• This high growth rate of the population also signifies lower availability of health facilities and other amenities and therefore a lower standard of living.
  6. Unemployment
    • The poverty level increases with the rise in the number of unemployed.
    • Because of unemployment, the number of dependents on the employed population increases.
    • This results in a decline in the consumption expenditure per head and a majority of people are living in poverty.
  7. Illiteracy
    • Because of a lack of literacy, Indian farmers fail to learn new methods of cultivation or adopt new tools for production.
    • In addition, village moneylenders succeed in cheating them more easily.
    • On the other hand, urban people are employed as unskilled workers and receive very low wages in return.
    • They mostly live in slums and lead miserable lives.
  8. Social causes
    • Many social factors such as the caste system, religious faith and beliefs, and joint family system have hindered the process of economic growth.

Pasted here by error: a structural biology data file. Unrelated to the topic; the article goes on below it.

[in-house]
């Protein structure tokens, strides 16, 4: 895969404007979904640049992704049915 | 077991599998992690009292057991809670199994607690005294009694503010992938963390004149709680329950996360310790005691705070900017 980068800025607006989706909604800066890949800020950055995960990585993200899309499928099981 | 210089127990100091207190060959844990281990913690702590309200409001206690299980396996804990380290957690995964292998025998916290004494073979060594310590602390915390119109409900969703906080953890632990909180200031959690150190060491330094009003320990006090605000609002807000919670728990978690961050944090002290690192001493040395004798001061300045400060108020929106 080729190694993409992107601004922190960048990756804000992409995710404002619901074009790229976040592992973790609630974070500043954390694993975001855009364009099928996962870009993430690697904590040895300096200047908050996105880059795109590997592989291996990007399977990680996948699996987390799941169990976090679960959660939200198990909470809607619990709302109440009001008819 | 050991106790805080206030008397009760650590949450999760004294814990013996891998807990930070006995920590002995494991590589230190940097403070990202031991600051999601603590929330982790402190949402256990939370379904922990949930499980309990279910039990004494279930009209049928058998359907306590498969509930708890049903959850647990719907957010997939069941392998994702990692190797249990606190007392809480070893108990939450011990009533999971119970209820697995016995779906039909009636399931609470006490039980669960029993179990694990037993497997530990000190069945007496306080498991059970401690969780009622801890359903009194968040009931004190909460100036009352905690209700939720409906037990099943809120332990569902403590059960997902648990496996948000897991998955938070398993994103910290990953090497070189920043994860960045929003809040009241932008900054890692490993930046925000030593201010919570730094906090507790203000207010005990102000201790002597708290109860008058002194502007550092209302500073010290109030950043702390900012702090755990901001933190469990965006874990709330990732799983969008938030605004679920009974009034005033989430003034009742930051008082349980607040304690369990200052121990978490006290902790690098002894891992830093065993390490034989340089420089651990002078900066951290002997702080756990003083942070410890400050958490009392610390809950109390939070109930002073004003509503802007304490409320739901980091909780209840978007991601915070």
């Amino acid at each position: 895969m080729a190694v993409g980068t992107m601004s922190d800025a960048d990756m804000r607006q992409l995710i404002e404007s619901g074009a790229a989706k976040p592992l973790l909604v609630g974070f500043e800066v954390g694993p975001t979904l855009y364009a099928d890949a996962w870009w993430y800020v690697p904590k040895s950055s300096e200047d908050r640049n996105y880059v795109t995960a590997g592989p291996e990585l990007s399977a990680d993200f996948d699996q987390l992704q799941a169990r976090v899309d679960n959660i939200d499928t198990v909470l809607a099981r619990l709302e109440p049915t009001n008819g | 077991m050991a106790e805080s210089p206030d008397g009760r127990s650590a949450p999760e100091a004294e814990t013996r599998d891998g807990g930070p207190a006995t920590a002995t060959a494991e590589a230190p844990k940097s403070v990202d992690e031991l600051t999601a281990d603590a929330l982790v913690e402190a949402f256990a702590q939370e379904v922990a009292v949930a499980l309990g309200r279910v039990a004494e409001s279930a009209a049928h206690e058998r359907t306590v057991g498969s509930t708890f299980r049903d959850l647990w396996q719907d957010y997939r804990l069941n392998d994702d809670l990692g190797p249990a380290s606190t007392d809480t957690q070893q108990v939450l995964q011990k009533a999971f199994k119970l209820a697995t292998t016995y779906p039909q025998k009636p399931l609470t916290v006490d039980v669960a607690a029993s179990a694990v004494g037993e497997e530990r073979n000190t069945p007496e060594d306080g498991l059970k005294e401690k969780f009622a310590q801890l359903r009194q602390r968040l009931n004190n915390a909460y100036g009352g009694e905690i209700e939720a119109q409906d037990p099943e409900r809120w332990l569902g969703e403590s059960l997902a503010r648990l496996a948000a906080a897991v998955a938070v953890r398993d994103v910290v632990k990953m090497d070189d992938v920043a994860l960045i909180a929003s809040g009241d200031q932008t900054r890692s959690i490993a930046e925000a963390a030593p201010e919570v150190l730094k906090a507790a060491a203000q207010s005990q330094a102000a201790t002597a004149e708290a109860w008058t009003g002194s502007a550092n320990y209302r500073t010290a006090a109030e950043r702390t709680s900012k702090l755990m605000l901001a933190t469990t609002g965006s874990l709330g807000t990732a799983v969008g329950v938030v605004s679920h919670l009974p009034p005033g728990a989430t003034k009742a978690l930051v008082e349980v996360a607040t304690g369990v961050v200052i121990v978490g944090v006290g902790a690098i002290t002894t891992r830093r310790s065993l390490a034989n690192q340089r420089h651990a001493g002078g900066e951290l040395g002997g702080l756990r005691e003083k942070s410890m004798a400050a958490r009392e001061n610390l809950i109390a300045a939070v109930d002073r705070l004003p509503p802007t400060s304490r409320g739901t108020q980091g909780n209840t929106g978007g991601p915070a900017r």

9. Political causes
    • Policies of the colonial government have ruined traditional handicrafts and discouraged the development of textile industries.
    • Even after Independence, the government failed to protect the interests of the poor.

Global Hunger Index

The Global Hunger Index aims to track hunger at the world, regional and country levels. It is an annual report (peer-reviewed) published by Concern Worldwide of Ireland and Welthungerhilfe (a German non-profit organization). 

Global Hunger Index Scoring

GHI ranks countries on a 100 point scale, with 0 representing zero/no hunger. The GHI scores are based on four indicators. Taken together, the component indicators reflect deficiencies in calories as well as in micronutrients. Thus, the GHI reflects both aspects of hunger (undernutrition and malnutrition).

  1. UNDERNOURISHMENT: the share of the population whose caloric intake is insufficient.
  2. CHILD STUNTING the share of children under the age of five who have low height for their age.
  3. CHILD WASTING is the share of children under the age of five who have low weight for their height.
  4. CHILD MORTALITY: the mortality rate of children under the age of five (a reflection of the fatal mix of inadequate nutrition and unhealthy environments).

India ranks 101st out of 116 countries in the GHI 2021 rankings. With a score of 27.5, India has a level of hunger that is ‘serious’.


Types of Poverty

Poor in Urban and Rural Areas:

  • In Urban Areas, poor people include pushcart vendors, street cobblers, rag pickers, beggars, etc.
    • They possess few assets.